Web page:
John Carpenter's Masterpiece
Lisa Krause | Irvine, CA USA | 03/08/2000
(5 out of 5 stars)
"Long after its debut, THE THING is finally getting the respect it deserves. I'm glad John Carpenter is young enough to be around to see it. This film was unfairly shunned when it came out because E.T. came out at the same time. Nobody wanted to see E.T. killing people, hence no one went to see THE THING.Along with THE HIDDEN, this is one of the greatest horror/action movies to come out of the 80s. It should be on any serious horror fan's top ten list (it's number two on mine) and it is perhaps Carpenter's greatest film to date. Yes, I think it is even better than HALLOWEEN. This movie sticks closer to the original story ("Who Goes There") that both this and the older movie THE THING FROM OUTER SPACE were based on. The latter was more of a monster movie, whereas Carpenter's version is more of a psychological action film with a great dollop of paranoia. Kurt Russell and John Carpenter work so well together, and Russell does a great job here (along with the underrated Keith David). I hope they make more films together. Wilford Brimley, better known as the Quaker Oats man, is terrific as well. Actually the whole cast puts in amazing performances. On the DVD commentary J.C. says they all were really into their parts, and it shows. The "blood test" scene is a great example of how well they all worked together.The special effects in this movie still look good. I honestly don't think they look dated at all. I imagine that if they did this today we would be inflicted with some dumb-looking CGI monster that would ruin the film and seem silly in a few years' time.If you like this one, get the DVD. It has tons of extras and is worth the money just for the commentary by Russell and Carpenter. 10/10"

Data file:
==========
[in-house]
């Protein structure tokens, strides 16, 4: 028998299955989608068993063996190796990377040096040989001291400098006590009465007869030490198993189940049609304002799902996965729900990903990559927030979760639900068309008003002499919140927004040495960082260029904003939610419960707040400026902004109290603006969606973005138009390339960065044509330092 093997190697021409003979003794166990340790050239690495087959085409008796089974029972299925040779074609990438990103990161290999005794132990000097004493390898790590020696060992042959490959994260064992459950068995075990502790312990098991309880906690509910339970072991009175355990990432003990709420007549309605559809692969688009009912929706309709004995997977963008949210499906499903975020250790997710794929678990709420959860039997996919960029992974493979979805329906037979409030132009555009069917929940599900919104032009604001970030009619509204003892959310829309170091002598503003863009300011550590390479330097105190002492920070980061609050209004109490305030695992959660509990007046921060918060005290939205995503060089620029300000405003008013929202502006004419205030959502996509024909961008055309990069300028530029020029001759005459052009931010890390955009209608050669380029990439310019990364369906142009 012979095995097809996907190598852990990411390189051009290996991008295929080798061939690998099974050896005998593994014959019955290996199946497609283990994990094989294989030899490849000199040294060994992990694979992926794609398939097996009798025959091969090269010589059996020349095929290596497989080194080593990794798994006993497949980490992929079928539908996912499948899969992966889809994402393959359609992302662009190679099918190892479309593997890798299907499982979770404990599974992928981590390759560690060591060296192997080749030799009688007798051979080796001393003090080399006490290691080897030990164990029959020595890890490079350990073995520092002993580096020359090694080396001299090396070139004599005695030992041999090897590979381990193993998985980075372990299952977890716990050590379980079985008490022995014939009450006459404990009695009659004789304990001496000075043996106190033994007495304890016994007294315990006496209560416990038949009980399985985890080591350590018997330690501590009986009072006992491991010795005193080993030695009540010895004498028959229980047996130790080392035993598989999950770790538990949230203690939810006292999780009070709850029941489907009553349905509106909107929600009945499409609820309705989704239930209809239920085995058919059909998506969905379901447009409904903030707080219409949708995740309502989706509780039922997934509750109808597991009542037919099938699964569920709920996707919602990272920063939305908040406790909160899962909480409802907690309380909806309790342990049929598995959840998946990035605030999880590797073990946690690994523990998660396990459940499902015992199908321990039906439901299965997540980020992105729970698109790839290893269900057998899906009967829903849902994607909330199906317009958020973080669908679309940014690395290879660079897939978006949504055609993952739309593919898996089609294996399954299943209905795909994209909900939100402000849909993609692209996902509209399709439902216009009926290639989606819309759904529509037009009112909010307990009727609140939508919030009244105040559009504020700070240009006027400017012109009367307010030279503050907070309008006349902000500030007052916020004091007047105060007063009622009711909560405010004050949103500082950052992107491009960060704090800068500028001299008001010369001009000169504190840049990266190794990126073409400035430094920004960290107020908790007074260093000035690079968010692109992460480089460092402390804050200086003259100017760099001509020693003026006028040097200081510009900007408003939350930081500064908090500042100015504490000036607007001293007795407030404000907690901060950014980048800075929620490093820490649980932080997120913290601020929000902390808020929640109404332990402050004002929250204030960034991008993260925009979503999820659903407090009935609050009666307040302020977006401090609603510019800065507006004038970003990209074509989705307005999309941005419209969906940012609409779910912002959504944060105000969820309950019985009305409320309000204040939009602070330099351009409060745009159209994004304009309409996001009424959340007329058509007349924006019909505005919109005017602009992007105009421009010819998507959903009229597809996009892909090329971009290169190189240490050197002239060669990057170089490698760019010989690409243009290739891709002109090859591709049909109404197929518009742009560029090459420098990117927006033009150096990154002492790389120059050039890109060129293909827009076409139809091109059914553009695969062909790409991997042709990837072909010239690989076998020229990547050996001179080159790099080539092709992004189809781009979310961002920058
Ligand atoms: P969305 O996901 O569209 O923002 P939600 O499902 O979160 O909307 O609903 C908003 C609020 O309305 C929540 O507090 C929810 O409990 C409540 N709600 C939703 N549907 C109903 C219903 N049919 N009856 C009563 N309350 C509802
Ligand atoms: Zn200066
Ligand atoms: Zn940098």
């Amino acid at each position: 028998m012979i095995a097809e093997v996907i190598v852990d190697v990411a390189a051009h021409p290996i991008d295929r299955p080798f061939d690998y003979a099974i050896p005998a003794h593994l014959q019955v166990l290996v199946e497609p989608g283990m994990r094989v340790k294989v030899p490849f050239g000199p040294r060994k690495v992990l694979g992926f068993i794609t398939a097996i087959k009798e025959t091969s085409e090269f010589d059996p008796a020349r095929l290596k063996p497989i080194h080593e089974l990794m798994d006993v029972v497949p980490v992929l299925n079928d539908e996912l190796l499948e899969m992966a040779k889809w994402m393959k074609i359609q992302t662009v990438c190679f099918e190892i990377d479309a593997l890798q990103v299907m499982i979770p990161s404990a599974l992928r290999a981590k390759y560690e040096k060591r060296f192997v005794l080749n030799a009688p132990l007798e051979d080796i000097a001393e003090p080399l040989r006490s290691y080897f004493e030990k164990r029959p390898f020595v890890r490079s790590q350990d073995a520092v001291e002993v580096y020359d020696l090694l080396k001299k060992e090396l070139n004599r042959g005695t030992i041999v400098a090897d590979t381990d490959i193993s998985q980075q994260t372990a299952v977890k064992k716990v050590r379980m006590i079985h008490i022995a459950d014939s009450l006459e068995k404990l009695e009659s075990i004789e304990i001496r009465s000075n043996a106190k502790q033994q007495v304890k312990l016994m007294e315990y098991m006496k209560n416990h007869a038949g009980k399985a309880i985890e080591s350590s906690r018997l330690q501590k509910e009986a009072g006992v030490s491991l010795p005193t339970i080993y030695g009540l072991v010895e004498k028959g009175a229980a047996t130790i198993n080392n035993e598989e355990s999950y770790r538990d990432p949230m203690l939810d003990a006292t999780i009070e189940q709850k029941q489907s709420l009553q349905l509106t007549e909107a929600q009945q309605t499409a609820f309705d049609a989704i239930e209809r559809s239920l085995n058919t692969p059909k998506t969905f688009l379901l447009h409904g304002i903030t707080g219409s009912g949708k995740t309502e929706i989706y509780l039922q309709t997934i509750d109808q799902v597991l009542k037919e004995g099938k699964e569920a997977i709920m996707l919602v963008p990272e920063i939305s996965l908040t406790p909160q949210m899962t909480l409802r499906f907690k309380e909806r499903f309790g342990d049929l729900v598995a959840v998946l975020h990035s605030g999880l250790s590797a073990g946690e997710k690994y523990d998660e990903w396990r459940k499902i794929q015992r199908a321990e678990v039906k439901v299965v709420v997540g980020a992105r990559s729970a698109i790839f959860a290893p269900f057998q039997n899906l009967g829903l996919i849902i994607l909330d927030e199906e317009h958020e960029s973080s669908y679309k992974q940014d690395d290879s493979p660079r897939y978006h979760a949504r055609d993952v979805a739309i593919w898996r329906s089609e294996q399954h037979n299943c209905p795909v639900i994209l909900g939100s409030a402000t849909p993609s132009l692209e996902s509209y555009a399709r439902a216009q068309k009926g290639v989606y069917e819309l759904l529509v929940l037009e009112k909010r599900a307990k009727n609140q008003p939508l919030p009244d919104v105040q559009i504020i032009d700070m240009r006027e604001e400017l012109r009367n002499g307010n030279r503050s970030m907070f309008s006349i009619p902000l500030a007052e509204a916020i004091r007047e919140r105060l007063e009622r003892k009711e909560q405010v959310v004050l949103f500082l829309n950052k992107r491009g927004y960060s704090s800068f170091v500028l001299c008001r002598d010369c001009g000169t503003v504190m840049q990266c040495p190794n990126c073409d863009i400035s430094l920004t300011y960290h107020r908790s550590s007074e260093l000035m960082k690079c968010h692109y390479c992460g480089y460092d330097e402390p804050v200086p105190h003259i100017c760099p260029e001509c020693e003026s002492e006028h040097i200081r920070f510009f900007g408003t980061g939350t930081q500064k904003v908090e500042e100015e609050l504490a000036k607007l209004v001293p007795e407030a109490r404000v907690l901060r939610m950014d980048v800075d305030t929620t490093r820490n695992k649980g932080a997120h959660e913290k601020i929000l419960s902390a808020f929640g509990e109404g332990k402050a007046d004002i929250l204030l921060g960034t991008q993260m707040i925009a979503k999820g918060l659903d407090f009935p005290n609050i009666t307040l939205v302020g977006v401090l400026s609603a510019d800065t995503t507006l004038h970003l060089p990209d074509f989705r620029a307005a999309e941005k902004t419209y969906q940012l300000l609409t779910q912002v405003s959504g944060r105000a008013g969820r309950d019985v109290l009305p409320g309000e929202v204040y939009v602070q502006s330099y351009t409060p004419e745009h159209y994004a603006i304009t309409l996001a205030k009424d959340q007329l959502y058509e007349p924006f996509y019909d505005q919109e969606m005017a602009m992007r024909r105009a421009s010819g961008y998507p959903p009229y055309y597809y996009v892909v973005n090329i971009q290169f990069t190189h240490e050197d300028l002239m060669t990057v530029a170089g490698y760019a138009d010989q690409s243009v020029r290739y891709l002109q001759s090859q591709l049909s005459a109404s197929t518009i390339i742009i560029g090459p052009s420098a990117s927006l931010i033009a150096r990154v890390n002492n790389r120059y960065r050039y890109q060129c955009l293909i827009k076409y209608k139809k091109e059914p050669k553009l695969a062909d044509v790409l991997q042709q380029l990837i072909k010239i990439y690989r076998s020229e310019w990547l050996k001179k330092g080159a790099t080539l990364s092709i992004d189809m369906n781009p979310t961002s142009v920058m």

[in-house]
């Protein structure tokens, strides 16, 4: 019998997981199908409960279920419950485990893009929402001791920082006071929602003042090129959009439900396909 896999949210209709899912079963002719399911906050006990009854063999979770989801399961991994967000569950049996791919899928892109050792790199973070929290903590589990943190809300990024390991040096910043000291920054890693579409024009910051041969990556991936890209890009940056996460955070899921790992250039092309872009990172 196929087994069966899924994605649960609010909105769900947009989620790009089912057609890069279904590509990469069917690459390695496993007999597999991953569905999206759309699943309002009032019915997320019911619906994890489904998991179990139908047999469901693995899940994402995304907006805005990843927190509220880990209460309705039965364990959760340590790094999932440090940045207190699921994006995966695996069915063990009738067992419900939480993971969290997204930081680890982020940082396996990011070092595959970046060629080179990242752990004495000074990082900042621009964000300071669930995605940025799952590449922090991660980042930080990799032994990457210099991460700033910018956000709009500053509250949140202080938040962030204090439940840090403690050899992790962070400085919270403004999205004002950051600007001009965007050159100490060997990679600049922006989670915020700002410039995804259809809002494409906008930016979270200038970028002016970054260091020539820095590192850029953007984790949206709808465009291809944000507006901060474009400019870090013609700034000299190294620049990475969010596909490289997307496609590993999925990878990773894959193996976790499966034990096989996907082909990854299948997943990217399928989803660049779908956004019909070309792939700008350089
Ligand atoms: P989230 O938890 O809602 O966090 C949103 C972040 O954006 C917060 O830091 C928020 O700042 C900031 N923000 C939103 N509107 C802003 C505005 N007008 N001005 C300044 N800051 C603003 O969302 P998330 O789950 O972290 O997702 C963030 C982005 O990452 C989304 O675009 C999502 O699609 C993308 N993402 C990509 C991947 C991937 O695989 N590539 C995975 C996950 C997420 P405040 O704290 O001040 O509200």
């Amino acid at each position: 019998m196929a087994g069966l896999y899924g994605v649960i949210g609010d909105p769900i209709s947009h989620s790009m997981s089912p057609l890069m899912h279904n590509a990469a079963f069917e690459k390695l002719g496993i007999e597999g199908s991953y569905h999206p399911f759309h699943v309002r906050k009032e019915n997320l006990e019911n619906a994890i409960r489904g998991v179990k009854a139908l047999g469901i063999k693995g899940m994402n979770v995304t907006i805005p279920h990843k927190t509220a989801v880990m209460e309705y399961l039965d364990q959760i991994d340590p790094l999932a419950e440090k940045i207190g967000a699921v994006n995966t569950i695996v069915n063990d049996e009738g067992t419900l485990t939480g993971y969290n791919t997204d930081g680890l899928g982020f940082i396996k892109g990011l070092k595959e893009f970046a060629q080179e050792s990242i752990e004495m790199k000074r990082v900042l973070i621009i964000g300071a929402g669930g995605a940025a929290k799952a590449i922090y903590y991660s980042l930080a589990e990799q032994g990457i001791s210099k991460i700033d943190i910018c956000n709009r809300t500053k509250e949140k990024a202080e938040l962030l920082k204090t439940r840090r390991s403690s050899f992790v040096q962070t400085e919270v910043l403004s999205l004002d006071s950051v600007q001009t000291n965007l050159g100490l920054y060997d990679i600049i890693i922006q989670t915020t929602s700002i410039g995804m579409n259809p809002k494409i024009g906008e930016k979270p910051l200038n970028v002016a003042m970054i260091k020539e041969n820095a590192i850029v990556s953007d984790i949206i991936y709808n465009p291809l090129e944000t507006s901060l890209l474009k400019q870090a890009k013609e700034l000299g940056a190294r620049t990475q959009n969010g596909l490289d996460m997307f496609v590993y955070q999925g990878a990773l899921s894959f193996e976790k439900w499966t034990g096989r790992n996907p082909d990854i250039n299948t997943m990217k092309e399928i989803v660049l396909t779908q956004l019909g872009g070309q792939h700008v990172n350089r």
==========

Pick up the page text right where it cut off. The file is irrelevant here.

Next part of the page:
Don't rent this. Buy it. Today.
M. G Watson | Los Angeles | 06/04/2002
(4 out of 5 stars)
"This movie had the terrible fortune of being released the same summer as "E.T -- The Extra Terrestrial." Audiences had their choice of going with Steven Spielberg's take on aliens -- adorable creatures that eat Reese's Pieces and befriend little boys -- or John Carpenter's version, in which the aliens eat people and befriend nobody. We all know which movie was the hit, and that is too damn bad, because "The Thing" is simply one of the ten best sci-fi horror movies ever made.Forget labels, however. This film simply works. "E.T." twanged at your heartstrings: "The Thing" aims to rip them out alltogether, and it does a terrific job. Anyone who has read any of my reviews (I know there must be one of you out there somewhere....hi, Mom) knows that I'm a huge fan of "atmosphere" and this film cranks up some of the creepiest atmosphere around. Imagine this:You and about ten other guys are snowbound on an Antarctic research station, several thousand miles from civilization, completely isolated. A shape-shifting alien that can imitate any form of life it comes into contact with -- dogs, people -- is unearthed from the ice after a 100,000 year sleep and wakes up in an awful mood. One by one, it picks off your buddies in unbelievably gruesome ways. Problem is, you aren't sure which of your buddies is human and which might be, well, "the Thing." Trapped in the remote station with no radios and no way of getting help, you are stuck fighting a monster that can not only imitate anything it wants, and perfectly, but which can form a whole new monster from any chunk of itself you happen to shoot, stab, or blow off. Now start to realize that if the thing wins, it will inflitrate the rescue team that will inevitably arrive, and from there, go on to wipe out the entire planet posthaste.